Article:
A spate of explosions hitting Red Sea cargo ships seems to bethe latest sign of Middle East rivals using unconventional means to press their causes. It is a sign of the times that by Monday - some 10 days after the explosions began - no firm indication had emerged of precisely what or who is causing them, and why.
The first explosions came at the north end of the Red Sea near Egypt, but in recent days ships have also been damaged near the southern end of the waterway.
The most widely heard speculation so far is that pro-Iranian militants may have mined areas of the Red Sea - an important shipping lane for oil and other cargo.
The Red Sea explosions coincide with a lull in the ''tanker war'' between Iran and Iraq in the Persian Gulf. They are seen by some Mideast analysts as a possible further spinoff of the nearly four-year-old Gulf war.
Among Mideast states with Red Sea coastlines are Egypt, Sudan, Saudi Arabia, and North Yemen.
The Egyptians are among major supporters of Iraq. The Gulf war aside, Egyptian authorities have been increasingly concerned in the post-Sadat era over the potential danger of Islamic extremism at home.
An index of Egypt's jitters over the explosions at its end of the Red Sea - in the Gulf of Suez - has been the generally closed-mouth response of Cairo officials to foreign reporters' queries on the issue.
On Monday, Egyptian Defense Minister Abdel Halim Abu-Ghazala did offer the most explicit official comment to date on the incidents. ''There are indications ,'' he said, that two countries were responsible for the explosions, but he did not name them.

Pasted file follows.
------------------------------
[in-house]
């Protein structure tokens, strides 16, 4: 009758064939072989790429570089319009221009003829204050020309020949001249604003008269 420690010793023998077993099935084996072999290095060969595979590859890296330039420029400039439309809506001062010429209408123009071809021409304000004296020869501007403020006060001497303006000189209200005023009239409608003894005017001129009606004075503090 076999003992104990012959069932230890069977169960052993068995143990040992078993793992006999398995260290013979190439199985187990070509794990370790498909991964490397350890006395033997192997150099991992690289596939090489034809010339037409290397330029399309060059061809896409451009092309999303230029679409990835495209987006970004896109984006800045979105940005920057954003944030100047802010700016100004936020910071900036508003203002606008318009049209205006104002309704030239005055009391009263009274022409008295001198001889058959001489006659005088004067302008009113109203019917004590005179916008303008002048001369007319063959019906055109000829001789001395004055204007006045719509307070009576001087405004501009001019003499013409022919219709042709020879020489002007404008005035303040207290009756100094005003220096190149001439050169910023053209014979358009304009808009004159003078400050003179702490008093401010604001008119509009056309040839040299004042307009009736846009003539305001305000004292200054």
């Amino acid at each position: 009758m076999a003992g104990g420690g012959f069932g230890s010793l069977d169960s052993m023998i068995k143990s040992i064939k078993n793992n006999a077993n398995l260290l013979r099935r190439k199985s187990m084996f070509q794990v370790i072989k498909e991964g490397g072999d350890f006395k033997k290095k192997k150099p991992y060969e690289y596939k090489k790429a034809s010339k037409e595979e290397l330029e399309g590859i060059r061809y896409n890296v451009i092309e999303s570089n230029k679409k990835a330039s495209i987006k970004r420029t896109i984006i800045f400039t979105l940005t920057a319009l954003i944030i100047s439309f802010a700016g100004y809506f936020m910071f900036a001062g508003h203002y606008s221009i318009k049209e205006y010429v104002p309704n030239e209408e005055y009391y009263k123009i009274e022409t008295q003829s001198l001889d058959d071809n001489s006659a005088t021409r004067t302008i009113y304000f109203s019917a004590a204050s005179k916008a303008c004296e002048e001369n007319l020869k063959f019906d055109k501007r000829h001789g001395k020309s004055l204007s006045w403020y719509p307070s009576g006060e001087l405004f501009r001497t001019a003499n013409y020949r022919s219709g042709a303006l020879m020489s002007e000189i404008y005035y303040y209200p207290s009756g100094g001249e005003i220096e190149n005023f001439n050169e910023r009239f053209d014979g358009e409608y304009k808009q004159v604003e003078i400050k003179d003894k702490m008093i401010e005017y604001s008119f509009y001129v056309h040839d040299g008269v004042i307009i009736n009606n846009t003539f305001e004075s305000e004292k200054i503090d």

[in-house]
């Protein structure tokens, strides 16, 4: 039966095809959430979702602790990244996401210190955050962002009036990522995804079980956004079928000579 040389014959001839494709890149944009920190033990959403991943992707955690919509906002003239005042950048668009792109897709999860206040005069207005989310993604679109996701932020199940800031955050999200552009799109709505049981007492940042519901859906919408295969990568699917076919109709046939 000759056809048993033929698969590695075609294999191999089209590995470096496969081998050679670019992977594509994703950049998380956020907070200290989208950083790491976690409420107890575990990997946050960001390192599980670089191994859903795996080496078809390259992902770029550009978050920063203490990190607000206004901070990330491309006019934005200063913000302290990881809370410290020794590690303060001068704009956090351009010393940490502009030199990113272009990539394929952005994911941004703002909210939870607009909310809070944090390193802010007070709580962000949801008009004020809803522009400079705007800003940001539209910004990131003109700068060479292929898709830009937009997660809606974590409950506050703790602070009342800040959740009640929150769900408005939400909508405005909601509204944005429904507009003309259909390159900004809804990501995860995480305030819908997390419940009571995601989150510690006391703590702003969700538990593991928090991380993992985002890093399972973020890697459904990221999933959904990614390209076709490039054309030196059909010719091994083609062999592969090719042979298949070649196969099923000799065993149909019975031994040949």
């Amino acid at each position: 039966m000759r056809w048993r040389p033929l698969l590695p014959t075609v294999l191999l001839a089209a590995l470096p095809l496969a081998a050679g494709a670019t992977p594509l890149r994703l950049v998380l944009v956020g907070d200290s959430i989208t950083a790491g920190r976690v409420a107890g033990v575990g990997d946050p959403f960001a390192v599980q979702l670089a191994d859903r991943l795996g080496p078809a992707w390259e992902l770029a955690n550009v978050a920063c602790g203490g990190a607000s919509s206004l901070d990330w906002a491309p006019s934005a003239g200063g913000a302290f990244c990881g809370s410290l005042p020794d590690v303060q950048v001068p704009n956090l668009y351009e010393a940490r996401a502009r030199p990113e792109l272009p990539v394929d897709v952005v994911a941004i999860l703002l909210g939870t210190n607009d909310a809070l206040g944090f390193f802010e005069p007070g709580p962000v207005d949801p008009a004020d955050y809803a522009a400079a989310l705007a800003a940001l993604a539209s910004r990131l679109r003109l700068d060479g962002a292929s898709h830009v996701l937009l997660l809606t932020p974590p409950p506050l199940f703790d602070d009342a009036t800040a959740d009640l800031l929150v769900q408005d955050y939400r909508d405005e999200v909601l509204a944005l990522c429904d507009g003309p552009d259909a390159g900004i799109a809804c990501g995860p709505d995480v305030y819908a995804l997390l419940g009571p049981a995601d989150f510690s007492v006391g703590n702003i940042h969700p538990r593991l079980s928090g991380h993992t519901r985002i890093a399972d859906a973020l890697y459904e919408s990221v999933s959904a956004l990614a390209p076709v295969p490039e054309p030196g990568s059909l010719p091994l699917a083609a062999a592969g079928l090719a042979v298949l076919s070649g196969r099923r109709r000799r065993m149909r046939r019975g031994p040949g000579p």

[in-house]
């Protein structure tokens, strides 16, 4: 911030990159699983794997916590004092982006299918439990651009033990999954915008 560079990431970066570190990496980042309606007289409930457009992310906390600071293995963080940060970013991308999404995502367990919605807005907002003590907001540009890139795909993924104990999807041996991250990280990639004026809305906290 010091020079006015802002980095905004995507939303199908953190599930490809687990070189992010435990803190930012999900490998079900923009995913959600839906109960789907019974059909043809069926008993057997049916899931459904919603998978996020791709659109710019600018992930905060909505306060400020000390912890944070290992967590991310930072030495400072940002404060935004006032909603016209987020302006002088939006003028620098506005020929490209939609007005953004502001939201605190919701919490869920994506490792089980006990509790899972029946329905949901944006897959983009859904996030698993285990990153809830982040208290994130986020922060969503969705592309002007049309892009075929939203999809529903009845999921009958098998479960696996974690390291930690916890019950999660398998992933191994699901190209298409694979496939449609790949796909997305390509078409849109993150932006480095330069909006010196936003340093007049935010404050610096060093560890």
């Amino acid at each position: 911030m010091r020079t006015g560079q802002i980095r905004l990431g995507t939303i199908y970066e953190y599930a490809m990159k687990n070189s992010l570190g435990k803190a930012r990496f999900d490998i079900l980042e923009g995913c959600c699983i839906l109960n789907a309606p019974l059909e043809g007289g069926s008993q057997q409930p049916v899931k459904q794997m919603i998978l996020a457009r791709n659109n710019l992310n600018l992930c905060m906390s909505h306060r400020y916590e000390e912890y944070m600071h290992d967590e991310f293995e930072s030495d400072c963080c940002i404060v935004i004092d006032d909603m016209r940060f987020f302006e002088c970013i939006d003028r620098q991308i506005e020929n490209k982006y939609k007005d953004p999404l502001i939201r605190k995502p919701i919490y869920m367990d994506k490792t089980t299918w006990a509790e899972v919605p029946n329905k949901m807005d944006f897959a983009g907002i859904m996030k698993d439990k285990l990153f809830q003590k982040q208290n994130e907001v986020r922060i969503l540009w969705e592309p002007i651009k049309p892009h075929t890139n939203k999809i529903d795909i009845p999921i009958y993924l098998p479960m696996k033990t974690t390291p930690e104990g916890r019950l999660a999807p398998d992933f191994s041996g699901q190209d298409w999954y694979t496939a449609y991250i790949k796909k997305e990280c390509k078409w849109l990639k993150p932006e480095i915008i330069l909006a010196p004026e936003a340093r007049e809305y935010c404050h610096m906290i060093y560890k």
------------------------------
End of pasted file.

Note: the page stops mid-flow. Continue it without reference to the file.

Beyond potential political implications, the explosions cannot help causing concern in Egypt in light of the importance of Suez shipping revenues to the country's economy.
The suggestion that a pro-Iranian faction may be involved stems mostly from a claim of responsibility in London by a phone-caller saying he represented the ''Islamic Jihad'' organization.
This group - or phone-callers using the ''Jihad'' name - made similar claims following car-bomb attacks on United States Marines and Israeli forces in Lebanon.
The London phone-caller said nearly 200 mines had been planted in the Suez Canal and the Bab al Mandab strait - at the extreme northern and southern ends, respectively, of the Red Sea.
News agency reports from North Yemen, which borders the Bab al Mandab, cited diplomats as saying the most recent of the explosions seemed indeed to have been caused by ''low powered'' surface mines.
By late Sunday, at least nine vessels had reportedly been hit by explosions at either end of the Red Sea. Damage to most is reported to have been relatively minor.
But at least one ship, a Liberian-registered tanker, was reported Sunday to be sinking in international waters off the Yemeni coast.
One key problem for outside powers like the US in addressing the shift in the Mideast to unconventional tools of violence is to figure out precisely who are the perpetrators, much less how they can be best influenced one way or the other. This problem was particularly glaring in the case of the campaign of car-bomb attacks against US and Israeli targets in Lebanon.
The initial US response to the mysterious Red Sea explosions has been to dispatch mine experts to Cairo to join the Egyptians in efforts to find out precisely what is going on.
Reports from Washington also say American mine-sweeper helicopters have been placed on standby in Virginia for possible dispatch to the Red Sea area.